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Budget and savings proposals to be considered by our Cabinet

Published: 25 January 2024

Plans to achieve a balanced budget for the year ahead will move another step forward if agreed by our Cabinet at a meeting next week.

Our Cabinet will consider the Revenue Budget Report 2024-25 when it meets on Thursday 1 February 2024.

The report includes multimillion-pound budget saving proposals, a recommendation to raise council tax by 4.99% and details of how we will manage and spend a proposed £714.7 million net budget for the coming year.

The report coincides with a government announcement of an extra £500 million to local authorities responsible for providing adults’ and children’s social care, following lobbying by the County Councils Network and backed by us. 

The extra funding was welcomed by county council Leader Councillor Barry Lewis, but he added that it was still not enough to prevent tough decisions needing to be made over the next few months.

Councillor Lewis said:

“We welcome the additional funding for social care announced by the government, which has resulted from lobbying of government by local authorities including Derbyshire, and by the County Councils Network.

“This extra funding will help to address escalating costs across social care accrued over the last 12 months as a result in a spike in demand for services and historically high inflation, and we will be working through the detail when we get the amount finalised to decide where best to target it.

“However, we know it won’t solve the financial challenges we face and we will still need to make some tough decisions over the coming months.”

Our Budget Revenue Report sets out our current financial position and includes the impact of external factors beyond its control which are putting finances under huge pressure, including higher than expected inflation, rising fuel and energy costs, a continuing increase in demand for services, especially adult social care and children’s services, and an employee pay award agreed nationally but funded locally.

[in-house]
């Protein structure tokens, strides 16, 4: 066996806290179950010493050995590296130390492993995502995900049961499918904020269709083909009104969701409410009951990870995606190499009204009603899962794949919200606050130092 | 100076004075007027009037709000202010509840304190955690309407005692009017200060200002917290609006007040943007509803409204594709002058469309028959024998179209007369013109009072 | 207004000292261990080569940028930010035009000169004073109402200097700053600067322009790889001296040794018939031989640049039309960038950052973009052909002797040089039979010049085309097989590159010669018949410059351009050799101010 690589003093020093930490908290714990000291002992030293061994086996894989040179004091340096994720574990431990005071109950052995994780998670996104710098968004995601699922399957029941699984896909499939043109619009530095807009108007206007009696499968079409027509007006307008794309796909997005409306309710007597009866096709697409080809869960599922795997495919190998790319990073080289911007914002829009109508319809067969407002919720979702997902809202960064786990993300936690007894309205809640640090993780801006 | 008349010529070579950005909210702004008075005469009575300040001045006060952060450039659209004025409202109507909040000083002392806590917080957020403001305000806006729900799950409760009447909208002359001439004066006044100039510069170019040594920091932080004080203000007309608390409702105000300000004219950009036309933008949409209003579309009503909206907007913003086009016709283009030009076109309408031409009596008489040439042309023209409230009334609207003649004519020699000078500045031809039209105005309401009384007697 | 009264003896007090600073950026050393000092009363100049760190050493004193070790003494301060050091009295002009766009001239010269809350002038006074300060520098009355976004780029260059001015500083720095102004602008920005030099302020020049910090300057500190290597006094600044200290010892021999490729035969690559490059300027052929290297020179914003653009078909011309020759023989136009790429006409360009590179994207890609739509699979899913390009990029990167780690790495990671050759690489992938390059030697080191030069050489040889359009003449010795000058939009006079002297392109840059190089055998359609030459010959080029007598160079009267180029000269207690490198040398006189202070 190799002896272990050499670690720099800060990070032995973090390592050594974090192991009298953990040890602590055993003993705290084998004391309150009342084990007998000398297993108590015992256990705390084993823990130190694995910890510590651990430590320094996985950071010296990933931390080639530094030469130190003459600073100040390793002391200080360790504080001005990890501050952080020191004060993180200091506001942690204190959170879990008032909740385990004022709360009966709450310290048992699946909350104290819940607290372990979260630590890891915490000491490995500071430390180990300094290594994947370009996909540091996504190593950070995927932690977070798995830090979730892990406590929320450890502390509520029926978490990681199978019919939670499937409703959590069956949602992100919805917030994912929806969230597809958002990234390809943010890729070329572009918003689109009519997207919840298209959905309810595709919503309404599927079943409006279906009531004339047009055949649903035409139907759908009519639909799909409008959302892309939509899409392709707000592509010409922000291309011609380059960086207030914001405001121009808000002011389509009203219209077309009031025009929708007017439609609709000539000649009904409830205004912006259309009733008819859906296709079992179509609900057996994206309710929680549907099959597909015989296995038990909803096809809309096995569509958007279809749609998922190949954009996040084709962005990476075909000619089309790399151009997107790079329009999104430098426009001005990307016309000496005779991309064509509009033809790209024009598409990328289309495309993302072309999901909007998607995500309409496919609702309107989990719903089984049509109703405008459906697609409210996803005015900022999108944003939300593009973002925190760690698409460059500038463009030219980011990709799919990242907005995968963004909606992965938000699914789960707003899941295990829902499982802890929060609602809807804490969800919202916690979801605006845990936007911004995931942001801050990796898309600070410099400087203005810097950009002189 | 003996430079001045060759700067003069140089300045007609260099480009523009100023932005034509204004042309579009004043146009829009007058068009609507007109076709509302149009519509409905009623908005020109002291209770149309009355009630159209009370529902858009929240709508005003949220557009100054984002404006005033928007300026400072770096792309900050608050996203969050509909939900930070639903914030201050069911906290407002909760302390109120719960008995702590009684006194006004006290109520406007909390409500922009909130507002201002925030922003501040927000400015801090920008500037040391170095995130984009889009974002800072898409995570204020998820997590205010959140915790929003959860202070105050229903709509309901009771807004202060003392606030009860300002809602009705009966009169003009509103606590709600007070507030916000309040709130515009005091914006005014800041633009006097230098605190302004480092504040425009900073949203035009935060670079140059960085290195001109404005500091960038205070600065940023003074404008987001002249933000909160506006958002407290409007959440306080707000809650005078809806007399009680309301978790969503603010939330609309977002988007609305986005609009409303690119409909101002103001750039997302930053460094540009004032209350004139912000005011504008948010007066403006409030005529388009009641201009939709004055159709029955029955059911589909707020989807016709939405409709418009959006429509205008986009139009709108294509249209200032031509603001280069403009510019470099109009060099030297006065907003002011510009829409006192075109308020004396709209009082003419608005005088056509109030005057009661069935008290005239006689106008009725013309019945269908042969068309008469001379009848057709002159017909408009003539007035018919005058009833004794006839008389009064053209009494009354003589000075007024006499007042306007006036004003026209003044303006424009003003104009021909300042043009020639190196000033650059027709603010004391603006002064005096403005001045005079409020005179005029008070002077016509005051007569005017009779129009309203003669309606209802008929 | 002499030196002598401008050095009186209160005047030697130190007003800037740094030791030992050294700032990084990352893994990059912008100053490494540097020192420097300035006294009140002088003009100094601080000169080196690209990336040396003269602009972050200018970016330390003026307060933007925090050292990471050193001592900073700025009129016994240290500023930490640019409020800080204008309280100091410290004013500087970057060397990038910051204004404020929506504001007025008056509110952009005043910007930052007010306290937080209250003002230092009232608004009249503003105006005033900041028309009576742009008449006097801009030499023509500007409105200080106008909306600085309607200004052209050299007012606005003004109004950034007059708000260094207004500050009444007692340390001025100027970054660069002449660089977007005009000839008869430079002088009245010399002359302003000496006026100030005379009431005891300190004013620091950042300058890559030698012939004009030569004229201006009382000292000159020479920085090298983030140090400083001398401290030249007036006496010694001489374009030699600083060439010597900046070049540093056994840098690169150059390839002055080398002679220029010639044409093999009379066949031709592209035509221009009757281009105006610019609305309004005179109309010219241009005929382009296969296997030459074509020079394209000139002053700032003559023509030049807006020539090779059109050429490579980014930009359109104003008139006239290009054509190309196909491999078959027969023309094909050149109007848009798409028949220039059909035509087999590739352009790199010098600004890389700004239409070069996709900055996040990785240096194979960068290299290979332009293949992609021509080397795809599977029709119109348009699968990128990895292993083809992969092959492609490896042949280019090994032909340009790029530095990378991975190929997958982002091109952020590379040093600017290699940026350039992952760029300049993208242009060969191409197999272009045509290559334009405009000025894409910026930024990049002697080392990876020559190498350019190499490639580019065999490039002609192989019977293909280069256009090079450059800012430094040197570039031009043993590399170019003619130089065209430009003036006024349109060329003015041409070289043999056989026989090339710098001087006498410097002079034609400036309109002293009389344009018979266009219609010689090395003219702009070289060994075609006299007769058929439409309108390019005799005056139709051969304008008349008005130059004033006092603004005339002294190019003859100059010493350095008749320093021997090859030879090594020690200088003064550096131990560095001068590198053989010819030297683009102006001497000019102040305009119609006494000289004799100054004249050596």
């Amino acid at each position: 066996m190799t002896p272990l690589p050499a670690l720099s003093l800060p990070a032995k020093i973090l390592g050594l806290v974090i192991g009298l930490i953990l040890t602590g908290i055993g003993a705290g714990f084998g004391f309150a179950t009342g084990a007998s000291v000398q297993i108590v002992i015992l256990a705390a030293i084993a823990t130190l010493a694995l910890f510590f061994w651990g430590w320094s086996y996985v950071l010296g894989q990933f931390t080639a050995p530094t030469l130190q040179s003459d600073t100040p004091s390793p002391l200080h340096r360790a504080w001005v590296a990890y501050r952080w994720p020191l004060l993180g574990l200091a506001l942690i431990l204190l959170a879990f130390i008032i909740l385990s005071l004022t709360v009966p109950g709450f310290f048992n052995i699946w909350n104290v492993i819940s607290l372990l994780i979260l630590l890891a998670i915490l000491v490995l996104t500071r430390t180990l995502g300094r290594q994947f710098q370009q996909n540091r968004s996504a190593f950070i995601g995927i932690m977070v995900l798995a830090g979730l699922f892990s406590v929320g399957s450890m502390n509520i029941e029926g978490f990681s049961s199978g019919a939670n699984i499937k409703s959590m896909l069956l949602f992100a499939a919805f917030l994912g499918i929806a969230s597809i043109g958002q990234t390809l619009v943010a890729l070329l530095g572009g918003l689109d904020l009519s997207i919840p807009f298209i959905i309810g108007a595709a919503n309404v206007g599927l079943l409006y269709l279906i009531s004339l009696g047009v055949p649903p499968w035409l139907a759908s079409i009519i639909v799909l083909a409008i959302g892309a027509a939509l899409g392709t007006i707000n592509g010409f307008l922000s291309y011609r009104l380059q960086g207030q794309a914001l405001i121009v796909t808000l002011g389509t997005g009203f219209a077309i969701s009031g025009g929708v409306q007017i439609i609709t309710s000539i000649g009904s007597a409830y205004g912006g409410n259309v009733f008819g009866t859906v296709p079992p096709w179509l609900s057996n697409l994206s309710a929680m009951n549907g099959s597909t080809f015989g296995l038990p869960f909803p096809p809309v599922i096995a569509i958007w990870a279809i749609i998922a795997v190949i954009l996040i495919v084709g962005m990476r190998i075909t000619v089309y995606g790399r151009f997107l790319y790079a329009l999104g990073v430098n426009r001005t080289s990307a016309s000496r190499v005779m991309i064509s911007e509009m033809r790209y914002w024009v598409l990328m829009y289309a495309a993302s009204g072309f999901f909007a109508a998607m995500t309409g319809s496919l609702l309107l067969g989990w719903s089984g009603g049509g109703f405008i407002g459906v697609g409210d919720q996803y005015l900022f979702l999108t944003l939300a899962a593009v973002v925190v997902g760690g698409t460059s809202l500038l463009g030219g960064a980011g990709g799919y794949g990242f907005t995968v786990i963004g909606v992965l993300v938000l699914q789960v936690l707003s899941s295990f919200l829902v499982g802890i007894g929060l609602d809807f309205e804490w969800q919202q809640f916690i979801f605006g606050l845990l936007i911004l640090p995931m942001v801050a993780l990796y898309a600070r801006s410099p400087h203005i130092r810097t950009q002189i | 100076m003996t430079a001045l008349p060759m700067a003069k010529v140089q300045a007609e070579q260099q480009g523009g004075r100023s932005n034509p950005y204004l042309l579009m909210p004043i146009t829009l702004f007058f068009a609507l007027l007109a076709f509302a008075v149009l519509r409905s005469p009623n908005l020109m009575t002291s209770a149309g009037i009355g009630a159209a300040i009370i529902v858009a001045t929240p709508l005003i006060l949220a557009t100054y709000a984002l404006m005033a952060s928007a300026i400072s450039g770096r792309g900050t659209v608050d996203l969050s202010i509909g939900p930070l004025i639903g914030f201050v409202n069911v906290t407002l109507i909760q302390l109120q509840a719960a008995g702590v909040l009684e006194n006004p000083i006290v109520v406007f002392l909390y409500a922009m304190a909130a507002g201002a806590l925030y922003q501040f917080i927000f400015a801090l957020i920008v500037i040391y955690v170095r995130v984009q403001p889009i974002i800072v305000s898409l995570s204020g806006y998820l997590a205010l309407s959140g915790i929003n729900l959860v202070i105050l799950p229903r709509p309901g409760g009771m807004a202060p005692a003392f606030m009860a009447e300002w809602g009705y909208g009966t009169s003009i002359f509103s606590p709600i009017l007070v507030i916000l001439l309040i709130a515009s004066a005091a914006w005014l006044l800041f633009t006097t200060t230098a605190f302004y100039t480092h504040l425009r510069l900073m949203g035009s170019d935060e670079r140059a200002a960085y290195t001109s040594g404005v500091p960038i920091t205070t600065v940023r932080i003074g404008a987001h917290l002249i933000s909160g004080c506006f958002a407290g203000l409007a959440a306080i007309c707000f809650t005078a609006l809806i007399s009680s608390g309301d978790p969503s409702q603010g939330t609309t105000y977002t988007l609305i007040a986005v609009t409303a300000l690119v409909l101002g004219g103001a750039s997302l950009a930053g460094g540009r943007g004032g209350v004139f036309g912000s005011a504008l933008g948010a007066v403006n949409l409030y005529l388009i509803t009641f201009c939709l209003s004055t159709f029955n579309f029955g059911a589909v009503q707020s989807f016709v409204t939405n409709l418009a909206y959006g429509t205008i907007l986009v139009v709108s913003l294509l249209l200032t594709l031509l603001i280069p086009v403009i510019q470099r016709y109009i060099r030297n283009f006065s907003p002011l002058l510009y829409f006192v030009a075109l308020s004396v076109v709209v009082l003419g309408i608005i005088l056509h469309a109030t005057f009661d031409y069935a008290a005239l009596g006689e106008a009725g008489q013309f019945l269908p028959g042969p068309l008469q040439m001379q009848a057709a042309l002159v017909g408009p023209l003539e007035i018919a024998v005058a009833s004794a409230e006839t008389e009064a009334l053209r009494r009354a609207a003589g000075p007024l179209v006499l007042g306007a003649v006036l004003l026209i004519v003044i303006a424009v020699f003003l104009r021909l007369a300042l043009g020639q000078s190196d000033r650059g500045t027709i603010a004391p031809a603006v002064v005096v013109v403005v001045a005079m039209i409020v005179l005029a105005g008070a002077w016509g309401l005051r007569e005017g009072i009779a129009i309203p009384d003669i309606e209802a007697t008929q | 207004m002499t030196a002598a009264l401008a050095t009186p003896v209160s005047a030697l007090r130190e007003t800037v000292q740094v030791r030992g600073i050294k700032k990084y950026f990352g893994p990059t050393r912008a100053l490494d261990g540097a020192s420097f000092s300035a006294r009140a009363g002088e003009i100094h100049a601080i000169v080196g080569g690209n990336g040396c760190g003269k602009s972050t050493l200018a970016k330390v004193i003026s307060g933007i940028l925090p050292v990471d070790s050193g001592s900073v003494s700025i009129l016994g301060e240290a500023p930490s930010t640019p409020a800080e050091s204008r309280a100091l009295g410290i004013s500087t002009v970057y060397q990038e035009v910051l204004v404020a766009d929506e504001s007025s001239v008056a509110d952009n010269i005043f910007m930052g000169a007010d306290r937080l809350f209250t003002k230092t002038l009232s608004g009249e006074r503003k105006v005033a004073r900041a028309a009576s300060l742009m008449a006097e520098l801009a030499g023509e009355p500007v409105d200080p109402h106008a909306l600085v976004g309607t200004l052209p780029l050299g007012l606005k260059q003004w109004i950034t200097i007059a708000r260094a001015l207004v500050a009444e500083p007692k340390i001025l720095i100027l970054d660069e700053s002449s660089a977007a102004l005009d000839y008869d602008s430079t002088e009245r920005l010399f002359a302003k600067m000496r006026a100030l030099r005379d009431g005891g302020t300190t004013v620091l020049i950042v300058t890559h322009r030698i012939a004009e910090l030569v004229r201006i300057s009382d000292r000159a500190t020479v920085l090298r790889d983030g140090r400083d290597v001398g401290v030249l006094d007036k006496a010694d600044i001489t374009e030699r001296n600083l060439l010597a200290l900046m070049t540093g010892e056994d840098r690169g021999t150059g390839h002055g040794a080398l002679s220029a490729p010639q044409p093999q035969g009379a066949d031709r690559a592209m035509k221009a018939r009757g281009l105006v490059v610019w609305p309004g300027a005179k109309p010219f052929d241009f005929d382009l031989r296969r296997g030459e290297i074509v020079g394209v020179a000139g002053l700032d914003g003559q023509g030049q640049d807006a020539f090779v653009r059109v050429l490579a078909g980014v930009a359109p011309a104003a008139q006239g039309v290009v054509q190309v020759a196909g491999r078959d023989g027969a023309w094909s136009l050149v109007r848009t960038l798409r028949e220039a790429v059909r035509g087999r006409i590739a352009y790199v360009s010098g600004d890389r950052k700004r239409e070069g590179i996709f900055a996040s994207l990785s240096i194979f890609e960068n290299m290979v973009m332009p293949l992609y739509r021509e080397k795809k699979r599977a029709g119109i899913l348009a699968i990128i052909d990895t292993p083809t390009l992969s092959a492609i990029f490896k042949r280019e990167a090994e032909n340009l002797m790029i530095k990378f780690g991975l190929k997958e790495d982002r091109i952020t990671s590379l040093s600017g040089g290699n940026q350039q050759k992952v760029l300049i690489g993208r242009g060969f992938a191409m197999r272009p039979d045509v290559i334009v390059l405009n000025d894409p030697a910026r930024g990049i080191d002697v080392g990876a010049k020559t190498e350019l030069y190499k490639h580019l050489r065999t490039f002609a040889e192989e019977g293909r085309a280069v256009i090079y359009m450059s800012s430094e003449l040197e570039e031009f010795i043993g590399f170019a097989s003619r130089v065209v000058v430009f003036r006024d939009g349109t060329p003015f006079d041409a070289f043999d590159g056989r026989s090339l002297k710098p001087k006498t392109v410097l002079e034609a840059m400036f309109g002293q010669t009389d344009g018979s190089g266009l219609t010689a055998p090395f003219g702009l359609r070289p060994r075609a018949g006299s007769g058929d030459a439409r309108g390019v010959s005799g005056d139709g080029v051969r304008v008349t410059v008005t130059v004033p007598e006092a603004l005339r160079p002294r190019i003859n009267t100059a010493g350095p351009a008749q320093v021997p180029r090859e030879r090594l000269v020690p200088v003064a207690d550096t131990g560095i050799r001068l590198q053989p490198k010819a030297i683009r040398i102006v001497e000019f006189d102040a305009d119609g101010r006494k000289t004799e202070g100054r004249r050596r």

These factors have led to an in-year (2023-24) overspend which is forecast to be £34.1 million by the end of the financial year, and, as identified in the report, have also contributed to a predicted funding gap of around £40 million for 2024-25.

The forecast overspend for 2023-24 has increased from the £33 million reported last November, mainly due to continuing rising demand in adults and children’s social care, which have been partially off-set by tight cost controls on non-essential spend which we implemented from autumn 2023. More details are contained in the report.

It is planned to mitigate the forecast overspend 2023-24 with funds released from earmarked reserves.

The budget savings proposals put forward in the Revenue Budget Report would save approximately £66.6 million over the course of our 5-Year Financial Plan up to 2028-29.

Our budget for next year would also be supported by a proposed 4.99% council tax rise, (the maximum rise permitted by government is 5% without triggering a local referendum).

If agreed, the council tax rise would raise an extra £19.5 million. The 4.99% total would be made up of 2% to go directly towards adult social care costs (known as the adult social care precept) and 2.99% for general council expenditure.

The rise would see a Band B household paying an extra £57.36 per year (£1.10 per week) and a Band D household paying an extra £73.75 per year (£1.42 per week).